EEOC Finds Library Policy of Unrestricted Internet Access Creates Sexually Hostile Work Environment for Librarians
(May 23, 2001) The Equal Employment Opportunity Commission (EEOC), Minneapolis Area Office, issued a Determination that the Minneapolis Public Library subjected librarians employed by the library to a "sexually hostile work environment" in violation of Title VII of the Civil Rights Act of 1964 for maintaining a policy of unrestricted Internet access.
The librarians filed complaints with the EEOC that stated that the library's policy of unrestricted Internet access, which allowed patrons to view and print out any obscene content, combined with the library's policy that librarians enforce a 30 minute time limit on Internet use, forced librarians to observe obscene content, subjected librarians to abuse by patrons accessing obscenity, and exposed librarians to masturbatory scholars.
One of the librarians employed by Library wrote in her complaint that her employer, the Library, "has adopted an Internet access policy which allows for unrestricted access to sexually explicit Internet sites. My employer further allows patrons of the Library to print out on Library printers sexually explicit and obscene picture and materials from the Internet. As a result of this policy I have been forced to view computer screens filled with images depicting explicit sexual activity including bestiality, child pornography, oral, anal and vaginal sexual acts, homosexuality, and explicit photos of male and female genitalia and sexual poses."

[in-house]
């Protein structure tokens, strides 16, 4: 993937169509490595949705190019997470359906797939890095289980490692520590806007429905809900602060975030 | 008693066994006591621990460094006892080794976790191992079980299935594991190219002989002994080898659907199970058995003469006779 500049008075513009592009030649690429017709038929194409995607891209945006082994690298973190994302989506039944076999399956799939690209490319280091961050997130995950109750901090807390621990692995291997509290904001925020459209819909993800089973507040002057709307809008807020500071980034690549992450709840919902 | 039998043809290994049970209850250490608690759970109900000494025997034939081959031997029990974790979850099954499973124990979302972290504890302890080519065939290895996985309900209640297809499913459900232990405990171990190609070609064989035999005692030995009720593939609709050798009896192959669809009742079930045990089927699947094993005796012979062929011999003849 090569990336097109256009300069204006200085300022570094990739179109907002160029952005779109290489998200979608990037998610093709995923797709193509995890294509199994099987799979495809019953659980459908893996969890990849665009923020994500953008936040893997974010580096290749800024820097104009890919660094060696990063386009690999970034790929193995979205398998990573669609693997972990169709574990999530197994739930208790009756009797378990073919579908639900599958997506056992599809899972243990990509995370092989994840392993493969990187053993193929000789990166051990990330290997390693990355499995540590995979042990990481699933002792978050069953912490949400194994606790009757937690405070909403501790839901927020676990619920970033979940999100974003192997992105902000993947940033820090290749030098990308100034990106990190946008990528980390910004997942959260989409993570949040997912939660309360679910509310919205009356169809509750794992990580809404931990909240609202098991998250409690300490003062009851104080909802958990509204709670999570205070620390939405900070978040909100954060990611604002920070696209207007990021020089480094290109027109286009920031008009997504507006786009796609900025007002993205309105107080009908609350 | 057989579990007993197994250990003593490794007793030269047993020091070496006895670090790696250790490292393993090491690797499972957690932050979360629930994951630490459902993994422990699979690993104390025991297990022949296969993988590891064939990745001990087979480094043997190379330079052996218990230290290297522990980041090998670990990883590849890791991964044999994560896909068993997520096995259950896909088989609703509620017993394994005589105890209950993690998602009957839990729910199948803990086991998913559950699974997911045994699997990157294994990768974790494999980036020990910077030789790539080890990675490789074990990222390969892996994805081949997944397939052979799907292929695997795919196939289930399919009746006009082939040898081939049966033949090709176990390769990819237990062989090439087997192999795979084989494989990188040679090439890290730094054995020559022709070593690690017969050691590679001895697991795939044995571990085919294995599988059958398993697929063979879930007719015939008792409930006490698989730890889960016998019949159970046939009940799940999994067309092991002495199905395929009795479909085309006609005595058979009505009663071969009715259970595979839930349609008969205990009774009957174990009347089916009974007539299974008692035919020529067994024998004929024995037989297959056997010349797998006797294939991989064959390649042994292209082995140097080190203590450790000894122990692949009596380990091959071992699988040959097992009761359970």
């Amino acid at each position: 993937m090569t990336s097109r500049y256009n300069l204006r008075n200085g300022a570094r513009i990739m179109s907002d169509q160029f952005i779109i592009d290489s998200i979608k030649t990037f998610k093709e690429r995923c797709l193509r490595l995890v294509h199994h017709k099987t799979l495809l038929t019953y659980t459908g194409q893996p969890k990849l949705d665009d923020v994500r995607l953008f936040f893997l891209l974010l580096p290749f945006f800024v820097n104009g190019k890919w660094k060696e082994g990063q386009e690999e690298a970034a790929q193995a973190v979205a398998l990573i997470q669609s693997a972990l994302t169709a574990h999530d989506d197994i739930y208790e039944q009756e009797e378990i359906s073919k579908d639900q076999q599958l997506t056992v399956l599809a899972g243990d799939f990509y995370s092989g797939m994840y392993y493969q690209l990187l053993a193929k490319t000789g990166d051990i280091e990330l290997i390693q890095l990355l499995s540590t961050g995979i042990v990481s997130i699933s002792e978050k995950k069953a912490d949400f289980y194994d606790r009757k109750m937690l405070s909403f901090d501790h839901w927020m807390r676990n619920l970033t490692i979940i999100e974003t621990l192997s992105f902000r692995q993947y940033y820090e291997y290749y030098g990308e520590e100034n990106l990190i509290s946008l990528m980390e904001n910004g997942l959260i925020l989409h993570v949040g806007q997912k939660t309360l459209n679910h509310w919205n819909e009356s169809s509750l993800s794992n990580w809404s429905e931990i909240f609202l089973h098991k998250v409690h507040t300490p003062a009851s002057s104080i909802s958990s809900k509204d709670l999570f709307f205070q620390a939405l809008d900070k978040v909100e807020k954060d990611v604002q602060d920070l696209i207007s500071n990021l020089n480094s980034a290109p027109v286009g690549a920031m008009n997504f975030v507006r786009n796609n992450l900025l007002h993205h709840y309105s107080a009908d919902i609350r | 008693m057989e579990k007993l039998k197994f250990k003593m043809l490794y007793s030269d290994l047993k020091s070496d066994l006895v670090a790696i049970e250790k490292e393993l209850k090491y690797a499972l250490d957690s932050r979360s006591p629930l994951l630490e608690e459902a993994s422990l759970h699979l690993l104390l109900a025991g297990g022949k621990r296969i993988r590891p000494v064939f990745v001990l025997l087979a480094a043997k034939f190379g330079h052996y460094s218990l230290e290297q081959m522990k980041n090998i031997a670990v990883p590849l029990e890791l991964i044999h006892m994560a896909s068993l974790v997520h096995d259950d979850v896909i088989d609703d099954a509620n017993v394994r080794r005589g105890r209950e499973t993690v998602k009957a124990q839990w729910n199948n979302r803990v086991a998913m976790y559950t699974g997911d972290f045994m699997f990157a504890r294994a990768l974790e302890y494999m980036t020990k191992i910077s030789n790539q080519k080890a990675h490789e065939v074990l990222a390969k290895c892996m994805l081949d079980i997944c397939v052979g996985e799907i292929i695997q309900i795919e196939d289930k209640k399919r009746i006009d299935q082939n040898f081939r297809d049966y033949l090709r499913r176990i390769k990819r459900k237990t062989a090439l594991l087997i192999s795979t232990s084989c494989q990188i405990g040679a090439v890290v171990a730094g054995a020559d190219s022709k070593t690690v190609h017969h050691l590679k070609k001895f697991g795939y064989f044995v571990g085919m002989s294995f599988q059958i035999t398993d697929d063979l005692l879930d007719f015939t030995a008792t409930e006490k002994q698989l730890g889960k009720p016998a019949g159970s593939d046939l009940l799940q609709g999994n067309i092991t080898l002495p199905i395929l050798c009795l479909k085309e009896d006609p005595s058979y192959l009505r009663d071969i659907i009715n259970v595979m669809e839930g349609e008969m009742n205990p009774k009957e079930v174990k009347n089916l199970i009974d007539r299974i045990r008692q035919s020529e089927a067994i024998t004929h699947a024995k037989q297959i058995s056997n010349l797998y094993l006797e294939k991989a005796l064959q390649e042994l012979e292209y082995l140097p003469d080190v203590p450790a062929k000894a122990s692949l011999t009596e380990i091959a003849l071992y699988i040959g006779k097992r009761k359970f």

The EEOC ruled for the librarians. It wrote: "Based on the Commission' investigation, the Commission is able to conclude that the information obtained established violations of the statutes with regards to the allegations set forth in the charge, that the Respondent did subject the Charging Party to sexually hostile work environment. This is in violation of Title VII of the Civil Rights Act of 1964, as amended." The EEOC added that "it shall endeavor to eliminate the alleged unlawful employment practices by informal methods of conference, conciliation, and persuasion."
Pro filtering groups, including the Family Research Council and the American Family Association, praised the EEOC's determination. See, FRC release.